Combinatorial Screening of Biscarbamate Ionizable Lipids Identifies a Low Reactogenicity Lipid for Lipid Nanoparticle mRNA Delivery

New publication to which our members, eTheRNA and University of Ghent contributed. This work paves the way for the design of mRNA vaccines to combat infectious diseases and cancers with enhanced efficacy and improved tolerability.


Messenger RNA (mRNA) has emerged as a promising therapeutic modality for various diseases. However, efficient delivery of mRNA into target cells remains a significant challenge. In this study, the combinatorial synthesis and characterization of a novel series of ionizable biscarbamate lipids (IBLs) for mRNA lipid nanoparticle (LNP) delivery are reported. A simplified and scalable method is developed, resulting in IBLs suitable for formulating mRNA into stable LNPs. Two generations of IBLs are synthesized and evaluated for their mRNA transfection capacity in vitro, using eGFP as a reporter protein, leading to the identification of S-Ac7-DOG as a lead IBL. Upon intramuscular vaccination, S-Ac7-DOG LNPs instigated robust antigen-specific CD8+ T cell responses against an mRNA encoded viral oncoprotein and a tumor neo-antigen. In comparison to MC3 LNPs, which are used as a benchmark, S-Ac7-DOG LNPs exhibit low reactogenicity, robust mRNA transfection, and a distinct biodistribution, with higher accumulation in draining lymph nodes and spleen. These findings highlight the potential of IBLs as a novel and promising class of ionizable lipids for mRNA delivery in vaccines and beyond.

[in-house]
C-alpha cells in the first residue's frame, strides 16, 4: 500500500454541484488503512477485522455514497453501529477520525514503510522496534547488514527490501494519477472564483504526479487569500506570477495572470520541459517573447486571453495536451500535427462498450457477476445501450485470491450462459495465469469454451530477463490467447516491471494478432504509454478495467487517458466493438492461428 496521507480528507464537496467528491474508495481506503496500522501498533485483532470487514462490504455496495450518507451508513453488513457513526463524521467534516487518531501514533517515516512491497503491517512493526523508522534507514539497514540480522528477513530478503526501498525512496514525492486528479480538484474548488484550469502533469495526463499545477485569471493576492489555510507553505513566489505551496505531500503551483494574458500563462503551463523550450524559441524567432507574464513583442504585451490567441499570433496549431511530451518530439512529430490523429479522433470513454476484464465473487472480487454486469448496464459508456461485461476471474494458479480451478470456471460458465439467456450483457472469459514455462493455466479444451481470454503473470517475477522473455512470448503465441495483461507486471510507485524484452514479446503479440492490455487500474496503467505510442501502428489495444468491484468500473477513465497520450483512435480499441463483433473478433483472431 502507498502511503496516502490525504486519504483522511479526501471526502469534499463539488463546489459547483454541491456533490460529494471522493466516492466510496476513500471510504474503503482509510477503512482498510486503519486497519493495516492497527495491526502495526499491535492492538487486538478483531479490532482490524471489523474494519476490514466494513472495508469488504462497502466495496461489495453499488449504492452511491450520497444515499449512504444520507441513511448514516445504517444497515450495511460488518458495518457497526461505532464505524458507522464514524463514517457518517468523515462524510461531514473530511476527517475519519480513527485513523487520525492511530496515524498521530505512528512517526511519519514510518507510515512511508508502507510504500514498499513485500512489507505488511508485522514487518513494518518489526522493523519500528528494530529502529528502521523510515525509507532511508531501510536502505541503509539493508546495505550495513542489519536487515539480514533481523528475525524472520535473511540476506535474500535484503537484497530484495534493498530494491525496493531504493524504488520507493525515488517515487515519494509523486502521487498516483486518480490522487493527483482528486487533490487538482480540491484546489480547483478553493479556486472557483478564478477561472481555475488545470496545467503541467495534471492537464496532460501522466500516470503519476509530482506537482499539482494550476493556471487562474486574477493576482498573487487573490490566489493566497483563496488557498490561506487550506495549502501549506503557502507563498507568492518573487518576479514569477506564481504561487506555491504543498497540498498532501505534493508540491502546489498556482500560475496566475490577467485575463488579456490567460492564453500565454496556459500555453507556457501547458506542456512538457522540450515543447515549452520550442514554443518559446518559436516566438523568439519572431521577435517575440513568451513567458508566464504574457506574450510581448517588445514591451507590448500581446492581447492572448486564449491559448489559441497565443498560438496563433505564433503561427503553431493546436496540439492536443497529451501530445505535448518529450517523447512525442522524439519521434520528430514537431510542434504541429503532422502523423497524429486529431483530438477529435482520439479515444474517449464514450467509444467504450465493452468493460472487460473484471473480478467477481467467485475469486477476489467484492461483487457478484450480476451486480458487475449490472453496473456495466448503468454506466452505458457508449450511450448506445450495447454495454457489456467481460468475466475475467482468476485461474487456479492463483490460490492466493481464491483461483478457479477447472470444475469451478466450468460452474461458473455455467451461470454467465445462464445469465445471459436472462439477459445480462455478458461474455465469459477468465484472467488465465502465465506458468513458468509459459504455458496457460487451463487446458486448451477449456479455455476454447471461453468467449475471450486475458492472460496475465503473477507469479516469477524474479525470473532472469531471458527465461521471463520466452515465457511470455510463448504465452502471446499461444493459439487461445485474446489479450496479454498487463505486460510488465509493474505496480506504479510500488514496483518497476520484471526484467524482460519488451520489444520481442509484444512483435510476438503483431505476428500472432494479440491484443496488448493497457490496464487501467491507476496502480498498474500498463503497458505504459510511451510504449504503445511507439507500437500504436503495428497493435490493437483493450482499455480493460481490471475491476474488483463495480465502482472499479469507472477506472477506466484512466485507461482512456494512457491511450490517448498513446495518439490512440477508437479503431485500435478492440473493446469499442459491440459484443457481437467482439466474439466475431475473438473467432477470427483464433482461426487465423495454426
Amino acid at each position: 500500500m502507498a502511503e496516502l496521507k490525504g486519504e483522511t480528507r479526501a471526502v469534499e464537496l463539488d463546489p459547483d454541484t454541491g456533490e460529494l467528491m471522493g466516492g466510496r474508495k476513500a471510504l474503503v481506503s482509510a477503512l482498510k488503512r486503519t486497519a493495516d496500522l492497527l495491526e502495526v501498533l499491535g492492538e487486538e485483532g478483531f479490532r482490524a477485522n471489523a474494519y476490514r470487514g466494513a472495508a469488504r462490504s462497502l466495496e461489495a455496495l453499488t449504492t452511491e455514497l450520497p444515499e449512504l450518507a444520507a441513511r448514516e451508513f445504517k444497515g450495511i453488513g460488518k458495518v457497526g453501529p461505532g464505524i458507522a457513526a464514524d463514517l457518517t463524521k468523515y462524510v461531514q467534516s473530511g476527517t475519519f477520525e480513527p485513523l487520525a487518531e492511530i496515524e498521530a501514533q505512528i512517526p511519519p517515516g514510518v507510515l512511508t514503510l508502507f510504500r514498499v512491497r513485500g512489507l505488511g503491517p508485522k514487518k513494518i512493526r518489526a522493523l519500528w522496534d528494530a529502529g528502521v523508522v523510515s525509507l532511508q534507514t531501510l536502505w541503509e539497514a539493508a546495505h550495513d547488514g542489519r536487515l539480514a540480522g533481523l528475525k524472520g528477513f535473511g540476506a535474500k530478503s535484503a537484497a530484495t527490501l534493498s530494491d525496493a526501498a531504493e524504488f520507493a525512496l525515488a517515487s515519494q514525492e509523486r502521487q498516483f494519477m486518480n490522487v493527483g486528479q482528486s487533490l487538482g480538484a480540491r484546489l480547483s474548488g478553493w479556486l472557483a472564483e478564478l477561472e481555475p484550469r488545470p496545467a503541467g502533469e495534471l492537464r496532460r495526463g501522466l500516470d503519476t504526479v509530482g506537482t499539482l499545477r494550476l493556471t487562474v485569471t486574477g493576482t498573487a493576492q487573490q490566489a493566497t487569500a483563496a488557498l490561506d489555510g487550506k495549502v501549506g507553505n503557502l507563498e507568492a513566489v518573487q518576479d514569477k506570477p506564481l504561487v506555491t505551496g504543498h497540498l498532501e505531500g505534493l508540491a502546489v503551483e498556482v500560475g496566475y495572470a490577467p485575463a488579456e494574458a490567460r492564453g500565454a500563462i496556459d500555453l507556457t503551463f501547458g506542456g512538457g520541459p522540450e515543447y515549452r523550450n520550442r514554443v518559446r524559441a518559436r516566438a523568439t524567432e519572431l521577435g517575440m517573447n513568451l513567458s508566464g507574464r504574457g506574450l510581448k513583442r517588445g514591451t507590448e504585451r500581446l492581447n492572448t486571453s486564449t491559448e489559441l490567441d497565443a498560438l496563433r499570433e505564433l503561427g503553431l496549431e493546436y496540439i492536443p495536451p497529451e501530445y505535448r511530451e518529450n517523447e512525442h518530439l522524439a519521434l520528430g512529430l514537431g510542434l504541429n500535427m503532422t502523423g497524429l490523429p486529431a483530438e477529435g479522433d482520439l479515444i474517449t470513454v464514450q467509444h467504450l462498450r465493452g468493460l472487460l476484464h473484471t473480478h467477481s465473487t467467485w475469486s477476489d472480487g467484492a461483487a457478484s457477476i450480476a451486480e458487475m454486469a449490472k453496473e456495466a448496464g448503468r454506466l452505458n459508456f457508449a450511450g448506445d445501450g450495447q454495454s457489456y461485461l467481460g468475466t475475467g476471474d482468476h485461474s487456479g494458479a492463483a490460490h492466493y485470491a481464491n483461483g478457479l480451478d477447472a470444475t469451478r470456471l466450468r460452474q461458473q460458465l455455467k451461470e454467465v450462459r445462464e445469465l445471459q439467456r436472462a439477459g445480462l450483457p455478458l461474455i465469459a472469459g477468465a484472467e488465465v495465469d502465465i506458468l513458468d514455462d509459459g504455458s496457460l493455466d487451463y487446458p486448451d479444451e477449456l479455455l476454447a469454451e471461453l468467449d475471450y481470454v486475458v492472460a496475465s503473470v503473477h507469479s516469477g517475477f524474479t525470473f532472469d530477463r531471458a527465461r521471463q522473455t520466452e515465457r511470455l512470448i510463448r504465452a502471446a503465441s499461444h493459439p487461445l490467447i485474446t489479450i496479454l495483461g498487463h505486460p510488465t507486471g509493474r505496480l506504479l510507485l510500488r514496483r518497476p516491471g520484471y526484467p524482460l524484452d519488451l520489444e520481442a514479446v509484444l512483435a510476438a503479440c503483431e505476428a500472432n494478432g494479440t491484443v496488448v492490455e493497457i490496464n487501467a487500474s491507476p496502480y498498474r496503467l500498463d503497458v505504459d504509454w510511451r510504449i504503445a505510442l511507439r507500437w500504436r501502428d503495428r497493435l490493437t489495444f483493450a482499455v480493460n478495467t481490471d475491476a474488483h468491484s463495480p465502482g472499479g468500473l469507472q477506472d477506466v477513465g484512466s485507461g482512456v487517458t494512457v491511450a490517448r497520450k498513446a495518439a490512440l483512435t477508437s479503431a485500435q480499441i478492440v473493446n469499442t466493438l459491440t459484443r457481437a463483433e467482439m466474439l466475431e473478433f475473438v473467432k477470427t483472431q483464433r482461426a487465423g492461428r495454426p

You can read the complete paper here.